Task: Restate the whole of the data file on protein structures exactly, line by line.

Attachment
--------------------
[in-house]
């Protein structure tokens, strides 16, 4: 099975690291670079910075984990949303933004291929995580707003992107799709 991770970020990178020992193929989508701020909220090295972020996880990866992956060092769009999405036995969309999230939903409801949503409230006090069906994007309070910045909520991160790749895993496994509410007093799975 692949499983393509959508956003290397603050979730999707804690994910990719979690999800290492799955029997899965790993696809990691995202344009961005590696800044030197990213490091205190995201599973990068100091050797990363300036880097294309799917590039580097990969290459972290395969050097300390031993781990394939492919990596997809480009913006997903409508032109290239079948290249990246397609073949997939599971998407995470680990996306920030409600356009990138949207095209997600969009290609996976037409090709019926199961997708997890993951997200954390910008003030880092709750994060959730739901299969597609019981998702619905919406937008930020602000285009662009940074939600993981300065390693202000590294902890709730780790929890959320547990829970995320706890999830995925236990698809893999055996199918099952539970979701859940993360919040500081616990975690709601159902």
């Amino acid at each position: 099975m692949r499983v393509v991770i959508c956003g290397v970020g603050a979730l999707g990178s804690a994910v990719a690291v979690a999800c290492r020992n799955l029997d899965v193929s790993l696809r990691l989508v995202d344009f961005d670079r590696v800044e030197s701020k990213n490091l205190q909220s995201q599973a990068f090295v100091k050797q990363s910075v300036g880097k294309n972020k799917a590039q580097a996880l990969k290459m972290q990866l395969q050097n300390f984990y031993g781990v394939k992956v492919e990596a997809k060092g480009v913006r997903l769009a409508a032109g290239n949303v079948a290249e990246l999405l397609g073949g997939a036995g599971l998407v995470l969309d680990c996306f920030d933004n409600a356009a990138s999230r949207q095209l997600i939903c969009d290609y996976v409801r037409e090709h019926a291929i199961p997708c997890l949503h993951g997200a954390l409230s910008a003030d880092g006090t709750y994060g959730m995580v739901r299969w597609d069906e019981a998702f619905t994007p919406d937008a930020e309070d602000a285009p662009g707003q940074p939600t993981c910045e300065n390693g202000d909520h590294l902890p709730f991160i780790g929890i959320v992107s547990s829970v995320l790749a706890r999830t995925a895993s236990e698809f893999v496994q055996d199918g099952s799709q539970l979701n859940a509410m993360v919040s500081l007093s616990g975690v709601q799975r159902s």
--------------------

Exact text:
[in-house]
């Protein structure tokens, strides 16, 4: 099975690291670079910075984990949303933004291929995580707003992107799709 991770970020990178020992193929989508701020909220090295972020996880990866992956060092769009999405036995969309999230939903409801949503409230006090069906994007309070910045909520991160790749895993496994509410007093799975 692949499983393509959508956003290397603050979730999707804690994910990719979690999800290492799955029997899965790993696809990691995202344009961005590696800044030197990213490091205190995201599973990068100091050797990363300036880097294309799917590039580097990969290459972290395969050097300390031993781990394939492919990596997809480009913006997903409508032109290239079948290249990246397609073949997939599971998407995470680990996306920030409600356009990138949207095209997600969009290609996976037409090709019926199961997708997890993951997200954390910008003030880092709750994060959730739901299969597609019981998702619905919406937008930020602000285009662009940074939600993981300065390693202000590294902890709730780790929890959320547990829970995320706890999830995925236990698809893999055996199918099952539970979701859940993360919040500081616990975690709601159902």
């Amino acid at each position: 099975m692949r499983v393509v991770i959508c956003g290397v970020g603050a979730l999707g990178s804690a994910v990719a690291v979690a999800c290492r020992n799955l029997d899965v193929s790993l696809r990691l989508v995202d344009f961005d670079r590696v800044e030197s701020k990213n490091l205190q909220s995201q599973a990068f090295v100091k050797q990363s910075v300036g880097k294309n972020k799917a590039q580097a996880l990969k290459m972290q990866l395969q050097n300390f984990y031993g781990v394939k992956v492919e990596a997809k060092g480009v913006r997903l769009a409508a032109g290239n949303v079948a290249e990246l999405l397609g073949g997939a036995g599971l998407v995470l969309d680990c996306f920030d933004n409600a356009a990138s999230r949207q095209l997600i939903c969009d290609y996976v409801r037409e090709h019926a291929i199961p997708c997890l949503h993951g997200a954390l409230s910008a003030d880092g006090t709750y994060g959730m995580v739901r299969w597609d069906e019981a998702f619905t994007p919406d937008a930020e309070d602000a285009p662009g707003q940074p939600t993981c910045e300065n390693g202000d909520h590294l902890p709730f991160i780790g929890i959320v992107s547990s829970v995320l790749a706890r999830t995925a895993s236990e698809f893999v496994q055996d199918g099952s799709q539970l979701n859940a509410m993360v919040s500081l007093s616990g975690v709601q799975r159902s």